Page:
Losing liberties is a small price to pay for ensuring the nation’s safety. That’s the conclusion the Bush administration seems to have reached. President George W. Bush must have missed history class when Patrick Henry was the man of the hour. Henry was more than ready to give up his life in pursuit of liberty for all in the our nation’s early days.
“We’re at war and we must protect America’s secrets,” Bush said during a Monday press conference.
Bush is staunchly defending a once top secret domestic spying program, unmasked by the New York Times last Thursday.
“We looked at the possible scenarios…The people responsible for helping us protect and defend came forth with the current program because it enables us to move faster and quicker. And that’s important. We’ve got to be fast on our feet, quick to detect and prevent,” he said.
He also responded to questions about circumventing the court born out of the Foreign Intelligence Surveillance Act (FISA) by conducting surveillance without warrants. Bush said the court is consulted when long-term monitoring is necessary. What? I’m missing something. If some current monitoring was less than “long-term,” then how effective is it? Of course, the bigger question is how legal is it. Bush said both the U.S. Constitution and Congress gave him the authority to put the program into action.
“I swore to uphold the laws. Do I have the legal authority to do this? And the answer is: absolutely. As I mentioned in my remarks, the legal authority is derived from the Constitution as well as the authorization of force by the United States Congress,” he said.
When pressed for details what powers Bush was exercising, Secretary of State Condoleezza Rice didn’t go into specific detail about the sources of that power during a visit to NBC’s “Meet The Press” Sunday.
She did say FISA was one of those sources. But Rice became vague.
“The president has drawn on additional authorities that he has under the Constitution and under other statutes,” Rice said.
When “Meet The Press” moderator Tim Russert asked Rice what those “additional authorities” were, she pleaded a modicum of ignorance.
“I’m not a lawyer, but the president has constitutional authority and he has statutory authorities,” she said.
That “ignorance” is appalling, since Rice was national security adviser when Bush Oked the spying program. It’s more than curious that a celebrated foreign policy expert like Rice was unaware of what authority our government is using to deal with and/or prevent foreign threats. The whole situation sounds familiar.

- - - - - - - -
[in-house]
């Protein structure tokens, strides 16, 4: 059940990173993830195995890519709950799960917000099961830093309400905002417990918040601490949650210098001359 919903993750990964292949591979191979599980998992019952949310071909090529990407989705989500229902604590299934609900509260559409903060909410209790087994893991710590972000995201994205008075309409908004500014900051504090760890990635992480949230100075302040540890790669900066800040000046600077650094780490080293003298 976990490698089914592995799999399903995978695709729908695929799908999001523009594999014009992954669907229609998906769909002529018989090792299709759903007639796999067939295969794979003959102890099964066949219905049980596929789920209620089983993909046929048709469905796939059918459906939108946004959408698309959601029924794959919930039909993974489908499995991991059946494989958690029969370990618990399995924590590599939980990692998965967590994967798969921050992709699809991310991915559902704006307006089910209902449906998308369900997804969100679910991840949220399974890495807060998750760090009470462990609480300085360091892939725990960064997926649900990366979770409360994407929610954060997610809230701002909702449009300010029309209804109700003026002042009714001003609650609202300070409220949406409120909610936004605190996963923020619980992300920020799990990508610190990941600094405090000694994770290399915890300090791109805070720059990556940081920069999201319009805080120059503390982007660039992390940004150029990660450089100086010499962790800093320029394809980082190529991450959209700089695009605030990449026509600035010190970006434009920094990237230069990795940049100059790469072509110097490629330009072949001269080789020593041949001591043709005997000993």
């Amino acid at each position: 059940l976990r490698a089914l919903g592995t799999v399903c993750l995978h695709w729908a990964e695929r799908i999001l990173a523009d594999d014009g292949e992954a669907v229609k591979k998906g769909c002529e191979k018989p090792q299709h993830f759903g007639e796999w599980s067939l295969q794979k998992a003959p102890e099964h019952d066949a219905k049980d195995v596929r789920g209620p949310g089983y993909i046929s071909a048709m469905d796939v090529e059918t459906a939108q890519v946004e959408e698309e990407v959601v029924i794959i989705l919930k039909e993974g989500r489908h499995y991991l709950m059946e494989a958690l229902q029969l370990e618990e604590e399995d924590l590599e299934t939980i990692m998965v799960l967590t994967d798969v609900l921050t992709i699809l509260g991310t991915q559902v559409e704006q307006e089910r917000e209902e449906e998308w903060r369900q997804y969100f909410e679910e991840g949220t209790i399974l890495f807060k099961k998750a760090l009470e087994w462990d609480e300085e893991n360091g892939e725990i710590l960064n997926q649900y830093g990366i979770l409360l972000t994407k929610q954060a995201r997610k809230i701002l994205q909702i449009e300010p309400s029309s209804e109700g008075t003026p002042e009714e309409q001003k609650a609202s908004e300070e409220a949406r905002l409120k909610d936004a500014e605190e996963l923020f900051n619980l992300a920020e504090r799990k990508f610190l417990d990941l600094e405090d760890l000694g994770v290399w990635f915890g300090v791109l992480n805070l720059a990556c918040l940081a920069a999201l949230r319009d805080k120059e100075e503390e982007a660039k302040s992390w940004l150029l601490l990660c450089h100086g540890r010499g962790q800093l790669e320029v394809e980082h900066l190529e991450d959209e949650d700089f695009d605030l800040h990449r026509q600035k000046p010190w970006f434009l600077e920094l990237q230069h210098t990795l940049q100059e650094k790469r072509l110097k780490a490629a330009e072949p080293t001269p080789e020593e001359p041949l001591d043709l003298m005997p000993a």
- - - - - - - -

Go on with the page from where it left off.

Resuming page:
When Donald Rumsfeld was named Secretary of Defense, it was hard for me not to automatically dub the Bush administration: Nixon: The Sequel. Rumsfeld served as assistant to the president and director of the Office of Economic Opportunity. Russert couldn’t shy away from the comparison.
“President Nixon tried to wiretap American citizens and the Supreme Court ruled he violated the Fourth Amendment rights of Americans,” Russert said.
Nixon’s hubris’ inspired him to violate Americans’ rights for his own purposes. Bush’s hubris has inspired him to hijack civil liberties for the greater good. Rice said as much.
“Let’s remember that we are talking about the ability to collect information on the geographic territory that is the United States. Some people are American citizens; others are not. What the president wants to prevent is the use of American territory as a safe haven for communications between terrorist operating here or people with terrorist links operating here and people operating outside of the country,” she said.
That answer is rather chilling. Should international students be wary of pursuing their studies here? Even if their backgrounds have been thoroughly reviewed before entry, could they become victims of a zealous Bush administration?
While, on some level, it’s good to know the government’s keeping an eye on terrorist activity. I find the administration’s zeal, excused by invoking Sept. 11, disingenuous. The tragedy occurred because the Clinton and George W. Bush administrations were asleep at the wheel. People seem to forget that the second attack on the World Trade Center occurred on Sept. 11. Why didn’t the government make homeland security a priority after the first attack in 1993?